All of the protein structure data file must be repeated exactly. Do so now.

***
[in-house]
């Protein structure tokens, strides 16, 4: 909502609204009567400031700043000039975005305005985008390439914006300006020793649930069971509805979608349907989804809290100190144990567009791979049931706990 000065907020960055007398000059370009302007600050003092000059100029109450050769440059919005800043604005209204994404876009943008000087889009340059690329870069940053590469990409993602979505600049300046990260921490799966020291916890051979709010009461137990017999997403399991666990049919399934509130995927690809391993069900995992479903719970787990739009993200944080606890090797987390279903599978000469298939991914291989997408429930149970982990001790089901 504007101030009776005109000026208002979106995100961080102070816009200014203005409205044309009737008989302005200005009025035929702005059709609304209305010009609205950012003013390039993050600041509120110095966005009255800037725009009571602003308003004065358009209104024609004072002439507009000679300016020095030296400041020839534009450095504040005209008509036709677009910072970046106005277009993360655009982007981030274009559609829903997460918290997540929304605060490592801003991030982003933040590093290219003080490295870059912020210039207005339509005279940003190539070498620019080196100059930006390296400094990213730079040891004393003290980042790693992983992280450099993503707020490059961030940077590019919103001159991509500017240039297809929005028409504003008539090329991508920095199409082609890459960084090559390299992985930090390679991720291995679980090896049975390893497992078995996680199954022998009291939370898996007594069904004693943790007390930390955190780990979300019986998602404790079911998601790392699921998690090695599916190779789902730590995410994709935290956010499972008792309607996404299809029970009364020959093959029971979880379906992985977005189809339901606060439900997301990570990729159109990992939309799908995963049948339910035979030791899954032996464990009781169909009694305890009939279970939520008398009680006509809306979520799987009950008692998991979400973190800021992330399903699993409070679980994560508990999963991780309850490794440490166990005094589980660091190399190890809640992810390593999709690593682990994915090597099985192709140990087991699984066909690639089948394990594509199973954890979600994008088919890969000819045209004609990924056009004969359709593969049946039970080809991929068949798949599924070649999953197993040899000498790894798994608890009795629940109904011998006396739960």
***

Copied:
[in-house]
């Protein structure tokens, strides 16, 4: 909502609204009567400031700043000039975005305005985008390439914006300006020793649930069971509805979608349907989804809290100190144990567009791979049931706990 000065907020960055007398000059370009302007600050003092000059100029109450050769440059919005800043604005209204994404876009943008000087889009340059690329870069940053590469990409993602979505600049300046990260921490799966020291916890051979709010009461137990017999997403399991666990049919399934509130995927690809391993069900995992479903719970787990739009993200944080606890090797987390279903599978000469298939991914291989997408429930149970982990001790089901 504007101030009776005109000026208002979106995100961080102070816009200014203005409205044309009737008989302005200005009025035929702005059709609304209305010009609205950012003013390039993050600041509120110095966005009255800037725009009571602003308003004065358009209104024609004072002439507009000679300016020095030296400041020839534009450095504040005209008509036709677009910072970046106005277009993360655009982007981030274009559609829903997460918290997540929304605060490592801003991030982003933040590093290219003080490295870059912020210039207005339509005279940003190539070498620019080196100059930006390296400094990213730079040891004393003290980042790693992983992280450099993503707020490059961030940077590019919103001159991509500017240039297809929005028409504003008539090329991508920095199409082609890459960084090559390299992985930090390679991720291995679980090896049975390893497992078995996680199954022998009291939370898996007594069904004693943790007390930390955190780990979300019986998602404790079911998601790392699921998690090695599916190779789902730590995410994709935290956010499972008792309607996404299809029970009364020959093959029971979880379906992985977005189809339901606060439900997301990570990729159109990992939309799908995963049948339910035979030791899954032996464990009781169909009694305890009939279970939520008398009680006509809306979520799987009950008692998991979400973190800021992330399903699993409070679980994560508990999963991780309850490794440490166990005094589980660091190399190890809640992810390593999709690593682990994915090597099985192709140990087991699984066909690639089948394990594509199973954890979600994008088919890969000819045209004609990924056009004969359709593969049946039970080809991929068949798949599924070649999953197993040899000498790894798994608890009795629940109904011998006396739960």